Lisa Jewell: Jewell in Century's Crown

Lisa Jewell: Jewell in Century's Crown

One might expect that an author who has sold £7.5m worth of books in the UK would be haughty and aloof, but when Lisa Jewell walks into a cosy cafe near Finchley Road wearing an oversized cardigan and her hair pulled into a ponytail, it becomes clear that literary success has not tainted her.

Jewell, 40, decided to pursue a career in writing after she was made redundant as a secretary in 1996. She was inspired to become a writer after reading Nick Hornby's High Fidelity: "I thought, I could do that." A close friend of hers, astrologer Yasmin Boland, challenged her to write a book, so Jewell wrote the first three chapters, "just to shut her up". Even though she believed the chapters to be "unpublishable" Jewell sent off 10 letters to different agents and "didn't think anything of it at all".

She received nine rejection letters but, two months later, was taken on by agent Judith Murdoch. This was just the beginning, however, and months of rewriting ensued: "If I had to do that much work on a novel now, I'd throw in the towel." Nonetheless, her dedication paid off and she eventually signed a two-book deal with Michael Joseph for £120,000. At the time she was "screaming and jumping up and down" despite thinking that Michael Joseph was "some obscure publisher". When Jewell later found out that Michael Joseph was an imprint of Penguin she was thrilled. "I was like: 'Oh, my God.' Not only have I got this gigantic publishing deal, it's with Penguin."

Ralph's Party went on to become the bestselling debut novel of 1999, and now, almost 10 years later, Jewell has recently finished her seventh book, The Secret History of Melody Brown, due out next April.

The novel tells the story of Melody, who loses her memory at the age of nine after a traumatic experience. Now a woman, Melody takes part in a hypnotist show and starts to regain her memory, uncovering a captivating past. Jewell feels that this book is a departure from her previous novels for a number of reasons. Unlike her previous books, The Secret History of Melody Brown incorporates a strong female voice and follows one individual's life story and half of the story is written from a child's perspective. But, she adds: "Every time I've written a book, I'm like, oh, it's so different from the last one, are they going to like it?"

Moving house

However, there is one significant difference between this book and her previous six titles: The Secret History of Melody Brown is to be published by Century. Jewell seemed slightly apprehensive about discussing the move, summarising the switch to Random House as a "very complicated story".

"It was a good move, I'm looking to the future, and am very happy." She added that it was a bit "weird" working with a new editor at first. "It's a bit like getting divorced, and then having sex with someone for the first time. It's awkward and you sort of feel weird. And it did, until I read her editing notes and they were brilliant."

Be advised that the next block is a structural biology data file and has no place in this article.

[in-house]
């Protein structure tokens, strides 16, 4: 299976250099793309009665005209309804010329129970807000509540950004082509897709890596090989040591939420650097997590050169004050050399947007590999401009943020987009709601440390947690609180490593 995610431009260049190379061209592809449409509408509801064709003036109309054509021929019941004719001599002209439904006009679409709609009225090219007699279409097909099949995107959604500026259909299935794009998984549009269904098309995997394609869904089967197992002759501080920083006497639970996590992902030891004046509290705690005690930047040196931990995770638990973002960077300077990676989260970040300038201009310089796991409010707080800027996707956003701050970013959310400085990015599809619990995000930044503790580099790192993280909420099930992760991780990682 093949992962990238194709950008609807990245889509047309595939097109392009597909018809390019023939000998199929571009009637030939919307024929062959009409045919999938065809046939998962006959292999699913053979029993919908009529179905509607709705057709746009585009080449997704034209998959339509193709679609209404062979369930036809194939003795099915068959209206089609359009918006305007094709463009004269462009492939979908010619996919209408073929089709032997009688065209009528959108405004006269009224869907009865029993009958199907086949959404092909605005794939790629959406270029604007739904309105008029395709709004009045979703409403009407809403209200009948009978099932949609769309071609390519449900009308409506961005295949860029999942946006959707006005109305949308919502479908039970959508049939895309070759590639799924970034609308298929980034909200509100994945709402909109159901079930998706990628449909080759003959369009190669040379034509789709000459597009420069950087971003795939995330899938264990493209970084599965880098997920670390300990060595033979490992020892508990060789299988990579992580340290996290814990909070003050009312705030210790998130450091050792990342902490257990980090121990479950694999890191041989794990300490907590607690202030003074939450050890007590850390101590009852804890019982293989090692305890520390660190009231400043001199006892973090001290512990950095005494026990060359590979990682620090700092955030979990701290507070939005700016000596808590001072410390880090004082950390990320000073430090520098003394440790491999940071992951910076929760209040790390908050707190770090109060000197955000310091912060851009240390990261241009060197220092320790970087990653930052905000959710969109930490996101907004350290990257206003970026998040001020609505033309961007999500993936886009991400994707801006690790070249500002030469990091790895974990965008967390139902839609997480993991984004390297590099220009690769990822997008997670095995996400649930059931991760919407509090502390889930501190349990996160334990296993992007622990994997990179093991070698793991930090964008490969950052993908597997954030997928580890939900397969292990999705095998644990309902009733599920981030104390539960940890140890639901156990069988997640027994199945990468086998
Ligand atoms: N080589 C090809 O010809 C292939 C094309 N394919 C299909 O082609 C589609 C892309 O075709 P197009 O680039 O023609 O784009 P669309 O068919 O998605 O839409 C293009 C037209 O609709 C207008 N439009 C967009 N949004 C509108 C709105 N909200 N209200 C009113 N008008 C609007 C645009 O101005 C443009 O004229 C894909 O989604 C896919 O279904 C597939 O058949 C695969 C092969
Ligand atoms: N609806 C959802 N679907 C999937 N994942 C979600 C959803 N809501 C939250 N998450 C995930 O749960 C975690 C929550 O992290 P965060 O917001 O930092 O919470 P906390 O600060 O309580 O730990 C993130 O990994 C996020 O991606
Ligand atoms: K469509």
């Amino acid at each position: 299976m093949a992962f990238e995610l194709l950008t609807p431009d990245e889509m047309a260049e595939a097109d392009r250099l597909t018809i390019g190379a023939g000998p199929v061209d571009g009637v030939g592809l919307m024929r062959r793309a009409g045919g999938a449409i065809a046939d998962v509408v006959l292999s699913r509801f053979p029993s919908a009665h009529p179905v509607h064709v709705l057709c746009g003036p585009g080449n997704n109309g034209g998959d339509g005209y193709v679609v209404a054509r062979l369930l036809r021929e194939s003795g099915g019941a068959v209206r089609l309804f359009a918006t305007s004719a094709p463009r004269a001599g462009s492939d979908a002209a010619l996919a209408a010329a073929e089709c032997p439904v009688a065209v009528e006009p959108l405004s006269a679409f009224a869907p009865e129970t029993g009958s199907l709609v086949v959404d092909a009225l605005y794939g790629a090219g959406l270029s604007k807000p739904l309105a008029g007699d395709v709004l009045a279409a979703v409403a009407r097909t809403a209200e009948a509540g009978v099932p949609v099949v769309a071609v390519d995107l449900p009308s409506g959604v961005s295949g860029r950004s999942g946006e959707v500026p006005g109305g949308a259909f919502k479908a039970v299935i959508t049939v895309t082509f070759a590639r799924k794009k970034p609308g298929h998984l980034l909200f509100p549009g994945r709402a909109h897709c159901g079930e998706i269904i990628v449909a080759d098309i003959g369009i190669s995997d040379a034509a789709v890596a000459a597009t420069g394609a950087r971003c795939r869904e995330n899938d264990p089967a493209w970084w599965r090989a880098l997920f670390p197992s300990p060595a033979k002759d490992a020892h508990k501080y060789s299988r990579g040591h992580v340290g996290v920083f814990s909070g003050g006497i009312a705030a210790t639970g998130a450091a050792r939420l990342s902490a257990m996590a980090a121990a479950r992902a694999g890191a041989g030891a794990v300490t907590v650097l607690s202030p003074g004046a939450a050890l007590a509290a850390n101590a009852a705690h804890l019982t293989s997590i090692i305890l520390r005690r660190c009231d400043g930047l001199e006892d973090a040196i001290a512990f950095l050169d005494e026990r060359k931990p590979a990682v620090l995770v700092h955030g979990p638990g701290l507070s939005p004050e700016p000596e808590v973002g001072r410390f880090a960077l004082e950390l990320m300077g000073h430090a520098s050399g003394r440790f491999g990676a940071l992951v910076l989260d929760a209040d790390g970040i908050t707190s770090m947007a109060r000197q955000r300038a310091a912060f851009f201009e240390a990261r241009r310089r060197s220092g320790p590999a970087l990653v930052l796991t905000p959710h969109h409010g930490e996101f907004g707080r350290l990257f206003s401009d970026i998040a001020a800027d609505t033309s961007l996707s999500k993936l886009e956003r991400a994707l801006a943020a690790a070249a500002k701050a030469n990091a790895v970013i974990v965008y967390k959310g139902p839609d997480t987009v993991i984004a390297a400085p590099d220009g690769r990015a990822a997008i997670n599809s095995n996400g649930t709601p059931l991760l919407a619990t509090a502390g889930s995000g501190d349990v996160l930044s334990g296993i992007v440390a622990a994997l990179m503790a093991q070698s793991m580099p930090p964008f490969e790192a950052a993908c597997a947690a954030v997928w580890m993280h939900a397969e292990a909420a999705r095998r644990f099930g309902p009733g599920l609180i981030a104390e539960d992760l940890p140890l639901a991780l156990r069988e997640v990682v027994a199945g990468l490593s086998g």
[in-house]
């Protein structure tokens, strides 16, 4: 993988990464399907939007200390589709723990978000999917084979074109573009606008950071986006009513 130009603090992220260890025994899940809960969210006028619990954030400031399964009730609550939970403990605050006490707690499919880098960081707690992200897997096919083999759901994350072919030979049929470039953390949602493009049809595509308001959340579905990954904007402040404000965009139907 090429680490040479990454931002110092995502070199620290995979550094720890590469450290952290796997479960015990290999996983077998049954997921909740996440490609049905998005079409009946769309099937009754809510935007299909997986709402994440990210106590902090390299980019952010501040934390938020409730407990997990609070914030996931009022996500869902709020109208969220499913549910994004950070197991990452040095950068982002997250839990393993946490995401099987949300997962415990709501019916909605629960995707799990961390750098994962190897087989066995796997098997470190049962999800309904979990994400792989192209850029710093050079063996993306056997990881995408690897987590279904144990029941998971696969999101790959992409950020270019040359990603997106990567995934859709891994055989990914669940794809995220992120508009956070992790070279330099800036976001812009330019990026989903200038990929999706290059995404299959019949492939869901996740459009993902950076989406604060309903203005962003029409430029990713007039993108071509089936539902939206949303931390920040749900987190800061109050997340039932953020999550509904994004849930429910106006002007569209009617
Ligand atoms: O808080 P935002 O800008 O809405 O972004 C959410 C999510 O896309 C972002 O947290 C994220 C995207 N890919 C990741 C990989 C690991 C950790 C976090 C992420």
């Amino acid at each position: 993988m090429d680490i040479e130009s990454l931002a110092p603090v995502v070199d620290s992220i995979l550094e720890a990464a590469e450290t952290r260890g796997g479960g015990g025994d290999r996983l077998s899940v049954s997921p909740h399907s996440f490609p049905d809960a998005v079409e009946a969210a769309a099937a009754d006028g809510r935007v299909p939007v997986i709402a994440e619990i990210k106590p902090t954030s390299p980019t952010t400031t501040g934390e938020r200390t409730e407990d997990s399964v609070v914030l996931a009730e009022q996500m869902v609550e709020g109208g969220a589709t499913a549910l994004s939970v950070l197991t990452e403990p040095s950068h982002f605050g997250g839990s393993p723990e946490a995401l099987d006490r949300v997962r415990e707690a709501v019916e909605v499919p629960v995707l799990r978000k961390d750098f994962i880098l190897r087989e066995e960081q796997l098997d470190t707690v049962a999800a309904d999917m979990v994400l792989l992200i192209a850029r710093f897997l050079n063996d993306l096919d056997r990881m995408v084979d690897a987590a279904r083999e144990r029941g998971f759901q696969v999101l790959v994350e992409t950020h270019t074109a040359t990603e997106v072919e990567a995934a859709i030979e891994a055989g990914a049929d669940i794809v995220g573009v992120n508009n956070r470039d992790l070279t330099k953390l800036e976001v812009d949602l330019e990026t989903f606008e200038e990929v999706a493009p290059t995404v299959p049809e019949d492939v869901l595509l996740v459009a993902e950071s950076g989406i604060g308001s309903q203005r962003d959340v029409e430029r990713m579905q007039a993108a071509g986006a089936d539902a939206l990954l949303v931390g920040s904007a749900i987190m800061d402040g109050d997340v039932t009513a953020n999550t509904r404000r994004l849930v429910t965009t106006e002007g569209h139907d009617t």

Aside from her daily routine of writing and looking after her two young daughters, Jewell has recently agreed to be a judge for the Costa Book Prize, for the First Novel category. Although it was tough finding the time to read all 40 books, given her busy schedule, she found the judging process "thoroughly enjoyable"'

Jewell is already writing her next book for Random House, a follow-up to her debut, Ralph's Party. "I am very nervous, I'm never going to do a sequel again. I'm out to prove something to myself and I'm not sure if that's a good idea. People will compare the fresh, untainted voice of my 29-year-old self that I was completely unselfconscious about writing [in] because I didn't think anyone was ever going to read it. It was innocent, it wasn't trying to be anything, it just was. I've put myself in a vulnerable place, but I suppose you do every time you write a book."

The vulnerability of Jewell's writing goes deeper, as she draws on her own personal experiences in her novels. "All my main characters have got bits of me, bits of my family, bits of my friends." She names Vince & Joy as the favourite of her own books because "it was very autobiographical". Jewell had what she describes as a "doomed marriage" in her 20s and wanted to write about it. "I finished that book and I was satisfied. I thought I'd done the story of my marriage justice, I'd fictionalised it enough that it wasn't entirely just a carbon copy of what happened to me."

Even though many of her stories ooze a "Richard Curtis feel", none of her novels have made it onto the big screen. "People have sniffed around, but it's only ever been very small operations who haven't been able to throw any money into it." Jewell says she would love see her books as films one day, as her friend Madeleine Wickham, a.k.a. Sophie Kinsella has just experienced: "If somebody wanted to ship me over to LA for the premiere on the red carpet I would really, really like that experience."

For now Jewell is waiting in a state of excitement for the release of her new book. "There's a weird contrast between my usual daily routine and then my book coming out. It's like someone's just suddenly opened the curtains in a dark room and everyone's looking at you."

Lisa Jewell, The Truth About Melody Brown (Century, April, tpb, £11.99, 9781846055720)